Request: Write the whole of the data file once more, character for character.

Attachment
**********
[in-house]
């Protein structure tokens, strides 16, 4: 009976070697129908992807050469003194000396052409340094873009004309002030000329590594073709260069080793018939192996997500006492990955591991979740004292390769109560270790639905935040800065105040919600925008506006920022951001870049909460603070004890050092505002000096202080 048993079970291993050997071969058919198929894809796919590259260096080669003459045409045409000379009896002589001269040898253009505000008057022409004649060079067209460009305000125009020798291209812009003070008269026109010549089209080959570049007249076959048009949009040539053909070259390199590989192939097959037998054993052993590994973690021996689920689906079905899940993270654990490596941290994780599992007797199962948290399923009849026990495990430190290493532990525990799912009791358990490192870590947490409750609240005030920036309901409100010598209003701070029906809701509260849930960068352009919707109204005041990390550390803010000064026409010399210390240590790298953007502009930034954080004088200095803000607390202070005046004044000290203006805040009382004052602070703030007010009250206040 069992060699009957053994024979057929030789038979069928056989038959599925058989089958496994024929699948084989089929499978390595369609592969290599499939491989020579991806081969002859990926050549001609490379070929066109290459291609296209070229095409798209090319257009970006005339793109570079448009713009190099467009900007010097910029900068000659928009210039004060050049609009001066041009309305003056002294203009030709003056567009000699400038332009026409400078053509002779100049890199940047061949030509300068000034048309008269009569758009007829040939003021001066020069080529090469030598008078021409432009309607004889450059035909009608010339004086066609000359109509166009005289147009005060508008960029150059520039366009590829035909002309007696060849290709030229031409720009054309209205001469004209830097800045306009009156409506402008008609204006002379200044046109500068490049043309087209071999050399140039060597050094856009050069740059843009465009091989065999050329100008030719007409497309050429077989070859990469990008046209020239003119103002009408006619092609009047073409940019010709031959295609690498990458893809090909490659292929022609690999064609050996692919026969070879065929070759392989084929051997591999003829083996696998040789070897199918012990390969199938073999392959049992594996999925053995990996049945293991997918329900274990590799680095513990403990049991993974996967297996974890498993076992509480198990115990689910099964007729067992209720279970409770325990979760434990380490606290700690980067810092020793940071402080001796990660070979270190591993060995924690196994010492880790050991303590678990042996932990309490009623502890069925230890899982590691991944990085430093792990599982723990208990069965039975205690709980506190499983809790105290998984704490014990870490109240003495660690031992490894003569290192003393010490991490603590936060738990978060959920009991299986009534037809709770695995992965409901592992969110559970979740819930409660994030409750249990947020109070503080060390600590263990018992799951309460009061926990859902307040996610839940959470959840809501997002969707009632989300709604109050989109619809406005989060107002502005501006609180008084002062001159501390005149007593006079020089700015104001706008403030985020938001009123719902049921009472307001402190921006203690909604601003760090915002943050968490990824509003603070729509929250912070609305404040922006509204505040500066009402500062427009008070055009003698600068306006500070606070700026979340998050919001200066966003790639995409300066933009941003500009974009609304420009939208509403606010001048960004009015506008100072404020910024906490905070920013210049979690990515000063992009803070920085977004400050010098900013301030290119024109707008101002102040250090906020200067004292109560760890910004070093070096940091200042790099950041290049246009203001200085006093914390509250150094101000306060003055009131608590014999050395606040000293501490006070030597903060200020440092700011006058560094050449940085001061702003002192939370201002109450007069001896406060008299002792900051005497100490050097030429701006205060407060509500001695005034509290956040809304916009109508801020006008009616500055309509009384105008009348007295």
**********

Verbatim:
[in-house]
């Protein structure tokens, strides 16, 4: 009976070697129908992807050469003194000396052409340094873009004309002030000329590594073709260069080793018939192996997500006492990955591991979740004292390769109560270790639905935040800065105040919600925008506006920022951001870049909460603070004890050092505002000096202080 048993079970291993050997071969058919198929894809796919590259260096080669003459045409045409000379009896002589001269040898253009505000008057022409004649060079067209460009305000125009020798291209812009003070008269026109010549089209080959570049007249076959048009949009040539053909070259390199590989192939097959037998054993052993590994973690021996689920689906079905899940993270654990490596941290994780599992007797199962948290399923009849026990495990430190290493532990525990799912009791358990490192870590947490409750609240005030920036309901409100010598209003701070029906809701509260849930960068352009919707109204005041990390550390803010000064026409010399210390240590790298953007502009930034954080004088200095803000607390202070005046004044000290203006805040009382004052602070703030007010009250206040 069992060699009957053994024979057929030789038979069928056989038959599925058989089958496994024929699948084989089929499978390595369609592969290599499939491989020579991806081969002859990926050549001609490379070929066109290459291609296209070229095409798209090319257009970006005339793109570079448009713009190099467009900007010097910029900068000659928009210039004060050049609009001066041009309305003056002294203009030709003056567009000699400038332009026409400078053509002779100049890199940047061949030509300068000034048309008269009569758009007829040939003021001066020069080529090469030598008078021409432009309607004889450059035909009608010339004086066609000359109509166009005289147009005060508008960029150059520039366009590829035909002309007696060849290709030229031409720009054309209205001469004209830097800045306009009156409506402008008609204006002379200044046109500068490049043309087209071999050399140039060597050094856009050069740059843009465009091989065999050329100008030719007409497309050429077989070859990469990008046209020239003119103002009408006619092609009047073409940019010709031959295609690498990458893809090909490659292929022609690999064609050996692919026969070879065929070759392989084929051997591999003829083996696998040789070897199918012990390969199938073999392959049992594996999925053995990996049945293991997918329900274990590799680095513990403990049991993974996967297996974890498993076992509480198990115990689910099964007729067992209720279970409770325990979760434990380490606290700690980067810092020793940071402080001796990660070979270190591993060995924690196994010492880790050991303590678990042996932990309490009623502890069925230890899982590691991944990085430093792990599982723990208990069965039975205690709980506190499983809790105290998984704490014990870490109240003495660690031992490894003569290192003393010490991490603590936060738990978060959920009991299986009534037809709770695995992965409901592992969110559970979740819930409660994030409750249990947020109070503080060390600590263990018992799951309460009061926990859902307040996610839940959470959840809501997002969707009632989300709604109050989109619809406005989060107002502005501006609180008084002062001159501390005149007593006079020089700015104001706008403030985020938001009123719902049921009472307001402190921006203690909604601003760090915002943050968490990824509003603070729509929250912070609305404040922006509204505040500066009402500062427009008070055009003698600068306006500070606070700026979340998050919001200066966003790639995409300066933009941003500009974009609304420009939208509403606010001048960004009015506008100072404020910024906490905070920013210049979690990515000063992009803070920085977004400050010098900013301030290119024109707008101002102040250090906020200067004292109560760890910004070093070096940091200042790099950041290049246009203001200085006093914390509250150094101000306060003055009131608590014999050395606040000293501490006070030597903060200020440092700011006058560094050449940085001061702003002192939370201002109450007069001896406060008299002792900051005497100490050097030429701006205060407060509500001695005034509290956040809304916009109508801020006008009616500055309509009384105008009348007295």